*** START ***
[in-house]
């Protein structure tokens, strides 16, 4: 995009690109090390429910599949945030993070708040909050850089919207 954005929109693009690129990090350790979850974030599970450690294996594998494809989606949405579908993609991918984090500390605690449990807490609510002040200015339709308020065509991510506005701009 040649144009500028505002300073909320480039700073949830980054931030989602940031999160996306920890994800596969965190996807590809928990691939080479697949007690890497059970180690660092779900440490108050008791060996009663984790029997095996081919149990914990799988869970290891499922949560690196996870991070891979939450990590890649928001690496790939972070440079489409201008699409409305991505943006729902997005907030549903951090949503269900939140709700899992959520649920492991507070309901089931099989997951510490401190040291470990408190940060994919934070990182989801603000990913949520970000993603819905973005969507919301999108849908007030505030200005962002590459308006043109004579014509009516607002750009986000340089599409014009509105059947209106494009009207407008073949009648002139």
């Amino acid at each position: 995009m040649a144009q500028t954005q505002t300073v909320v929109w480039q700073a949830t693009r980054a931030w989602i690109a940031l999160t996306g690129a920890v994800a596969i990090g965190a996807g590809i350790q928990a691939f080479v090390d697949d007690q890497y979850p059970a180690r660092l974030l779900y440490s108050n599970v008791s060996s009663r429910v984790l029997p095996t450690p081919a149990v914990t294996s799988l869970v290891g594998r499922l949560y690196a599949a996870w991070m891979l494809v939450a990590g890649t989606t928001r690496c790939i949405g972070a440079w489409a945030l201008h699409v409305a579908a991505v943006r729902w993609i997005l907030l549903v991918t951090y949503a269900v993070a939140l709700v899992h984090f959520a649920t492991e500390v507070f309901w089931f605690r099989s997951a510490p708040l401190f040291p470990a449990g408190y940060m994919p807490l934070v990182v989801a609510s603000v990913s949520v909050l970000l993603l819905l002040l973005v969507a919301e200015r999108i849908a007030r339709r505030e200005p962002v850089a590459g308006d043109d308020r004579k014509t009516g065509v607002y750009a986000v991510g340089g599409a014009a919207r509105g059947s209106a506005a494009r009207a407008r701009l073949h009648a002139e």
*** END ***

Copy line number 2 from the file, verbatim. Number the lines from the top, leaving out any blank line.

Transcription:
């Protein structure tokens, strides 16, 4: 995009690109090390429910599949945030993070708040909050850089919207 954005929109693009690129990090350790979850974030599970450690294996594998494809989606949405579908993609991918984090500390605690449990807490609510002040200015339709308020065509991510506005701009 040649144009500028505002300073909320480039700073949830980054931030989602940031999160996306920890994800596969965190996807590809928990691939080479697949007690890497059970180690660092779900440490108050008791060996009663984790029997095996081919149990914990799988869970290891499922949560690196996870991070891979939450990590890649928001690496790939972070440079489409201008699409409305991505943006729902997005907030549903951090949503269900939140709700899992959520649920492991507070309901089931099989997951510490401190040291470990408190940060994919934070990182989801603000990913949520970000993603819905973005969507919301999108849908007030505030200005962002590459308006043109004579014509009516607002750009986000340089599409014009509105059947209106494009009207407008073949009648002139």